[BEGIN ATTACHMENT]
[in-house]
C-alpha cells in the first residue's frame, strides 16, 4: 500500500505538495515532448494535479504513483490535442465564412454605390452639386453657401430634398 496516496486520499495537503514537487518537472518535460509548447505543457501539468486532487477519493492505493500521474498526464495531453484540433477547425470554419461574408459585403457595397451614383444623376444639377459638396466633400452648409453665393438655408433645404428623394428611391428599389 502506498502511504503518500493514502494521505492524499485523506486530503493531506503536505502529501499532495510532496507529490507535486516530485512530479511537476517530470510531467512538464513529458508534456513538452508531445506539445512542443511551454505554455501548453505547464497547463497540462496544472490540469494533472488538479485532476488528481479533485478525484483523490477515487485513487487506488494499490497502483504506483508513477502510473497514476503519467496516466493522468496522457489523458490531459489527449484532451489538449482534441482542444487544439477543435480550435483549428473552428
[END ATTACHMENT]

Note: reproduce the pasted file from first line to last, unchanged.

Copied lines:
[in-house]
C-alpha cells in the first residue's frame, strides 16, 4: 500500500505538495515532448494535479504513483490535442465564412454605390452639386453657401430634398 496516496486520499495537503514537487518537472518535460509548447505543457501539468486532487477519493492505493500521474498526464495531453484540433477547425470554419461574408459585403457595397451614383444623376444639377459638396466633400452648409453665393438655408433645404428623394428611391428599389 502506498502511504503518500493514502494521505492524499485523506486530503493531506503536505502529501499532495510532496507529490507535486516530485512530479511537476517530470510531467512538464513529458508534456513538452508531445506539445512542443511551454505554455501548453505547464497547463497540462496544472490540469494533472488538479485532476488528481479533485478525484483523490477515487485513487487506488494499490497502483504506483508513477502510473497514476503519467496516466493522468496522457489523458490531459489527449484532451489538449482534441482542444487544439477543435480550435483549428473552428